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dc.contributor.advisorMalcolm, Clifford Keith.
dc.creatorMaharaj, J. S. K.
dc.date.accessioned2011-06-20T09:11:21Z
dc.date.available2011-06-20T09:11:21Z
dc.date.created2004
dc.date.issued2004
dc.identifier.urihttp://hdl.handle.net/10413/3053
dc.descriptionThesis (M.Ed.)-University of Durban-Westville, 2004.en_US
dc.description.abstractThe dismantling of apartheid in South Africa provides educational researchers with the opportunity to explore many issues in education one of which being knowledge and its epistemology. Since colonization Africa has been mainly a consumer of Western knowledge and hardly a producer of new knowledge. Generally indigenous knowledge is taken by Western scholars and then sold to its motherland dressed in Western garb. Because of colonization and subsequent apartheid rule the progress of indigenous ways of knowing was marginalized and only Western ways of knowing were promoted. Indigenous ways of knowing need to be debated not only by scholars in the main but also by the science learners in African schools. Hence this study firstly explores the beliefs of a large group of grade 11 Physical Science learners about school science and indigenous knowledge and secondly explores how these learners negotiate relationships between school science and indigenous knowledge.en_US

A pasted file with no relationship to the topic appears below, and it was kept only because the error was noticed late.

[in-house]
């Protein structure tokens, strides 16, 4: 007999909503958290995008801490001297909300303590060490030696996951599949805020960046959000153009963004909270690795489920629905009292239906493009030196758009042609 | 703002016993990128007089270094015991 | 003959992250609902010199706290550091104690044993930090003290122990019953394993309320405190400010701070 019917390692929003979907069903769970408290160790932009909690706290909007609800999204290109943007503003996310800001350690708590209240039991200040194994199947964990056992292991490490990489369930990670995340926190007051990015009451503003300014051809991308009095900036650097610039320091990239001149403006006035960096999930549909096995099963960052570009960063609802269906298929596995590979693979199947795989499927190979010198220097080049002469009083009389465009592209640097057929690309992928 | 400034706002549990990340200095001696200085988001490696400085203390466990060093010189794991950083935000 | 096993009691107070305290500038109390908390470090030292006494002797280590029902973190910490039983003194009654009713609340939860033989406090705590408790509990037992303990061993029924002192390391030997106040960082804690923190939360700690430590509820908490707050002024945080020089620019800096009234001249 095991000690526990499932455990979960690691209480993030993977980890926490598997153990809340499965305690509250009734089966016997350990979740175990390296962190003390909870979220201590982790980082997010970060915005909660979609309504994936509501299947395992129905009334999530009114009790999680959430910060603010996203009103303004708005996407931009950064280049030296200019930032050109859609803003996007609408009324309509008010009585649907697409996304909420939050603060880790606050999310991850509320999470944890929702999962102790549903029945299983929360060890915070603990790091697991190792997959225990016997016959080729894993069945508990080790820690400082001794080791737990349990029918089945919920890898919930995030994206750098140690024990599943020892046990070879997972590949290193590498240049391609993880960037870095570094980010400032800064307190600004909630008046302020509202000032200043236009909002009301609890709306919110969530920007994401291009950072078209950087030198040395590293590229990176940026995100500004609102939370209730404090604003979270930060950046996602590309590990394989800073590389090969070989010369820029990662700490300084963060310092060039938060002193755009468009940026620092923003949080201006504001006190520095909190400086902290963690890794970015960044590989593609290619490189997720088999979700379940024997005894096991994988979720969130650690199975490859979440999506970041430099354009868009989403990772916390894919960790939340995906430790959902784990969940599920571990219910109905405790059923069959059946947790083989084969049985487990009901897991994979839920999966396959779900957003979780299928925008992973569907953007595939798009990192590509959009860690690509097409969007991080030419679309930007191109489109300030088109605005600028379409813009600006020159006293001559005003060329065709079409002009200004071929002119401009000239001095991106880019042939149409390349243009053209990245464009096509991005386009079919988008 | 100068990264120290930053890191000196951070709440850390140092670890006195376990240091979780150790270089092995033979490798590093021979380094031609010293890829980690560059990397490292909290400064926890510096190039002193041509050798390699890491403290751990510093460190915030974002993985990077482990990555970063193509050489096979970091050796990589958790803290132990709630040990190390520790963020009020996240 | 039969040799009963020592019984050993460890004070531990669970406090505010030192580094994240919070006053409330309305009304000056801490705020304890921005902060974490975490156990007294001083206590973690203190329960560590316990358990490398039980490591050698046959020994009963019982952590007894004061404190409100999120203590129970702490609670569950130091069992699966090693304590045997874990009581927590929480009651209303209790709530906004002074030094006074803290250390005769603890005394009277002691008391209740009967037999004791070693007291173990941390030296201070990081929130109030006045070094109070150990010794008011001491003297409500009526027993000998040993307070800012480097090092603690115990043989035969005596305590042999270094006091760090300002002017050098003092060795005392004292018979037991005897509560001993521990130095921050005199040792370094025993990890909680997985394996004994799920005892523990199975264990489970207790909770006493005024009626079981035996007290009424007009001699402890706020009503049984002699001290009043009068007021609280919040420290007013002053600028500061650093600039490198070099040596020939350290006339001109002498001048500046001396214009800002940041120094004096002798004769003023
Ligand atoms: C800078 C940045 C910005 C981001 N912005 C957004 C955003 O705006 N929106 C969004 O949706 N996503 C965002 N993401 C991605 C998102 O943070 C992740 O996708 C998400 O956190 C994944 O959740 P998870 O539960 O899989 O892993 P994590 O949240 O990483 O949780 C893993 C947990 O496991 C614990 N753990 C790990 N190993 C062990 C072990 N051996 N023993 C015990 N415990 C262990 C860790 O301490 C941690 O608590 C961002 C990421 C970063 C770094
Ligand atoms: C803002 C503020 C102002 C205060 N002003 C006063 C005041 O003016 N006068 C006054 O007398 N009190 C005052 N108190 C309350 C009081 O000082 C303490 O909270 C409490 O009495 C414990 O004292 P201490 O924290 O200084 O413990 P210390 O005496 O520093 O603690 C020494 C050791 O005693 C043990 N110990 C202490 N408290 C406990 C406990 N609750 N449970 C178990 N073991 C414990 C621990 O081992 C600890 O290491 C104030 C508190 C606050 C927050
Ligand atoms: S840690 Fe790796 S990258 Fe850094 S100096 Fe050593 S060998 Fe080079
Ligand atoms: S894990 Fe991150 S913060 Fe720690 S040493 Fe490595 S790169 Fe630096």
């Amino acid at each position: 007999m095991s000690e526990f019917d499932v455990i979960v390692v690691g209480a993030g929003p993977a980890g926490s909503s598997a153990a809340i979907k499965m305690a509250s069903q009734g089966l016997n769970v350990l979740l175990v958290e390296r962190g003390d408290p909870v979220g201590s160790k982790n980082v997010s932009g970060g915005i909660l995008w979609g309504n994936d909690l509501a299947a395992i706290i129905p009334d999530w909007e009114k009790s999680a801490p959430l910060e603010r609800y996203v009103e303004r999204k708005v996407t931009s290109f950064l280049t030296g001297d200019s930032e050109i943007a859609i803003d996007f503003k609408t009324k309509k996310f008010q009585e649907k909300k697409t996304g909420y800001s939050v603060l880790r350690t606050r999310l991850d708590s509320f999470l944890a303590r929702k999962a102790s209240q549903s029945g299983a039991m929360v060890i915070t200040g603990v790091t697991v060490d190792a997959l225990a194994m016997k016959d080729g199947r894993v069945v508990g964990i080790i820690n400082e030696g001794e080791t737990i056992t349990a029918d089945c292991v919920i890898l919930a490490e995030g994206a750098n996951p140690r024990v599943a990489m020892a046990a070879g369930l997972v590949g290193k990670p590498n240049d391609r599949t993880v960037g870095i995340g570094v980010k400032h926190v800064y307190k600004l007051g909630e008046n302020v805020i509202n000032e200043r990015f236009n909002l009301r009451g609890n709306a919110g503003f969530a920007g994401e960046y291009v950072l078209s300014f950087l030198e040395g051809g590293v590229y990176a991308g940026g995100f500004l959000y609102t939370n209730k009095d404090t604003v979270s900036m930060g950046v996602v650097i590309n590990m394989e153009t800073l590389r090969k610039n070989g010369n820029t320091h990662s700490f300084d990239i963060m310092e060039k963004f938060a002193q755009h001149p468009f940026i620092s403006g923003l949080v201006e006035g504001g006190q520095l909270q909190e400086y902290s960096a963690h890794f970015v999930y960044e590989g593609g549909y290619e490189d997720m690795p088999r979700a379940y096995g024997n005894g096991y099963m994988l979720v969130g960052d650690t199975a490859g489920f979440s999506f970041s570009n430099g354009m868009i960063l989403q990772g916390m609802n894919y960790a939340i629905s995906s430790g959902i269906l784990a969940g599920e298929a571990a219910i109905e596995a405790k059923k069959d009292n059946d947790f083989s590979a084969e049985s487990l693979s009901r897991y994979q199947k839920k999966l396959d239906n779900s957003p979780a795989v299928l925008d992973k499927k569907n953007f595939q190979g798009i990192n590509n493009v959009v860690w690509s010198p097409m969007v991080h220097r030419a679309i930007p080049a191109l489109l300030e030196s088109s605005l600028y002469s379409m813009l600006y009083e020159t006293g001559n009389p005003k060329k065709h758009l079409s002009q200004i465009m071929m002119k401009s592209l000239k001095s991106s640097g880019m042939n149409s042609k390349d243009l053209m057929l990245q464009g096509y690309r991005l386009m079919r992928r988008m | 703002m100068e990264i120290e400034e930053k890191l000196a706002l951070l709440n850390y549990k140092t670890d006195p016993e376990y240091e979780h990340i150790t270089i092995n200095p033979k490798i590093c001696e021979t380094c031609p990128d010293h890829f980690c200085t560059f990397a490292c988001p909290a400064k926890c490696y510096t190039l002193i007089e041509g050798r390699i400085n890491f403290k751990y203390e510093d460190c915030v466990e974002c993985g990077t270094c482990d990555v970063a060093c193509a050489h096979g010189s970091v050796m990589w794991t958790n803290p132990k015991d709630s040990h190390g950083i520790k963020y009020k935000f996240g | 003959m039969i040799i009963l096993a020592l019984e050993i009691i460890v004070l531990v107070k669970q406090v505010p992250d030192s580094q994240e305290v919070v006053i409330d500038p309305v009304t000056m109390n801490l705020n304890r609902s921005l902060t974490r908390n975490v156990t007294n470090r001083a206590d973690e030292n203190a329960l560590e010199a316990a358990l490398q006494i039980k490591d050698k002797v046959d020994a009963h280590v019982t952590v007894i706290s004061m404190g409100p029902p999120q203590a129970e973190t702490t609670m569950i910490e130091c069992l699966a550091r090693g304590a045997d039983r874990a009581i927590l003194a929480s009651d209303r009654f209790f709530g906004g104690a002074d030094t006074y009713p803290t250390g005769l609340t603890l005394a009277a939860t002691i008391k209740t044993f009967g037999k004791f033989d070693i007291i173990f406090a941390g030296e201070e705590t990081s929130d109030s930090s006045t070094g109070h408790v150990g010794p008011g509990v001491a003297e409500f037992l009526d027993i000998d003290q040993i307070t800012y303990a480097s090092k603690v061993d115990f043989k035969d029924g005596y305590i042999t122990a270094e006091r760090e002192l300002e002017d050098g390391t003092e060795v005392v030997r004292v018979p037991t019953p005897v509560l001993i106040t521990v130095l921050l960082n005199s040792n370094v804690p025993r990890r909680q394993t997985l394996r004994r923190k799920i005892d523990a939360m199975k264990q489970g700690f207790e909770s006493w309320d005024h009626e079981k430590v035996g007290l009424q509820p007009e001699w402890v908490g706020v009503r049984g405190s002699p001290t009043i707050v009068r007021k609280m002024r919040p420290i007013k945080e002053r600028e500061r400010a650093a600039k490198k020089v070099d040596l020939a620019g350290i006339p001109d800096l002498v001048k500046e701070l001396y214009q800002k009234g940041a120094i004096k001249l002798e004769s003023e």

dc.language.isoenen_US
dc.subjectScience--Study and teaching (Secondary)en_US
dc.subjectIndigenous knowledge.en_US
dc.subjectTheses--Education.en_US
dc.titleVoices from the classroom : beliefs of grade 11 learners about science and indigenous knowledge.en_US
dc.typeThesisen_US


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